The basics

Weight loss. Easier said than done, isn’t it?

It’s hard to sift through the myths and misinformation and find useful advice. Until you came across this website, of course.

Basically, if you can consistently burn more calories than you consume, you will lose weight. How much weight exactly? Well, that depends on the net calorie loss per day and how long you can maintain it for.

We all know it’s important to maintain a healthy weight. We’ve all heard of the BMI scales and the health risks associated with obesity.

So here they are again.

Heart disease. Stroke. Diabetes. Some cancers. The list goes on – this is certainly not a full list.

Of course, one of the main reasons we decide to lose weight is so we can feel better about ourselves. Which makes sense. Weight and mental health are closely linked, with higher rates of general unhappiness and mental health problems in those who are overweight and obese.

I know I’ve said weight loss is easier said than done and I’ll say it again. This is because it isn’t easy. Or we would all be able to do it.

The key to successful and lasting weight loss is to pick a plan and stick with it.

Diet and Exercise

The first plan you should try when it comes to weight loss. Before pills and surgery.

There are so many diet plans out there, some of them being downright dangerous, that it can be difficult to know which ones to trust.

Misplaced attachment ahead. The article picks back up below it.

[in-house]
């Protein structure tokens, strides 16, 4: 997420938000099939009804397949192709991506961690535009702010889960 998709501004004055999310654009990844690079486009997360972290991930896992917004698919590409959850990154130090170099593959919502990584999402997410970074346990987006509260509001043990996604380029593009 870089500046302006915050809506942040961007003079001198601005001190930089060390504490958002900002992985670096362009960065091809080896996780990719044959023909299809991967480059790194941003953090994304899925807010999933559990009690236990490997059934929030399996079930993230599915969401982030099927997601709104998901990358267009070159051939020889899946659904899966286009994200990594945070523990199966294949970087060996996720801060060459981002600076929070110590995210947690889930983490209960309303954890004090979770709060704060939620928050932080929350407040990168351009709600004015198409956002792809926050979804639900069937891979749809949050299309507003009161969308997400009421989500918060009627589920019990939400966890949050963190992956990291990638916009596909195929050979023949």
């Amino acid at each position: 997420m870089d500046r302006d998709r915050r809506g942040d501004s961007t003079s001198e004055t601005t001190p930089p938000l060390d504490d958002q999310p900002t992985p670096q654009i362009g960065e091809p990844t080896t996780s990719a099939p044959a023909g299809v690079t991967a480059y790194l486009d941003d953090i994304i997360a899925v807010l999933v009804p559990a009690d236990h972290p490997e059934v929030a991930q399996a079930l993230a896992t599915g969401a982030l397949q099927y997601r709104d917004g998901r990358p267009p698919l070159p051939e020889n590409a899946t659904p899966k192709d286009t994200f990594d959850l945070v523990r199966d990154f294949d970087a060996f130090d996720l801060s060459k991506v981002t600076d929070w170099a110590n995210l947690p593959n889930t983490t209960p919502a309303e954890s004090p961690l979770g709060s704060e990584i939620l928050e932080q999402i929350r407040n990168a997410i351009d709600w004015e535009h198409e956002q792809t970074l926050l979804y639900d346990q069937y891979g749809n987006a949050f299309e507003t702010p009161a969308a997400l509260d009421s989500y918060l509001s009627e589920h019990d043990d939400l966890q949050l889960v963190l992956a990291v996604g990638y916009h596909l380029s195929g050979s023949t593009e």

As a general rule of thumb, ask yourself these questions about the diet you’re looking at:

  • Do you actually like the suggested foods enough to stick with them for good?
  • Are any major food groups being left out? You want fruits and veg, lean protein sources, nuts, grains, and low-fat dairy.
  • Can you easily find these foods or do you have to travel to a galaxy far far away to find them?
  • Does it suit your budget?
  • Does it suit your lifestyle?
  • Is it actually safe? Make sure you’re getting in enough calories and nutrients. Reject those crash diets and fad diets for good.  
  • Is regular exercise part of the regime?

Exercise is another essential part of any weight loss plan.

It’s not enough to control the calories you eat, you also have to be burning calories.

Contrary to what many celebrities and magazines will tell you, you don’t have to do any fancy exercises in particular.

So, I won’t be recommending doing a headstand whilst juggling apples with your feet, or whatever the latest fad is.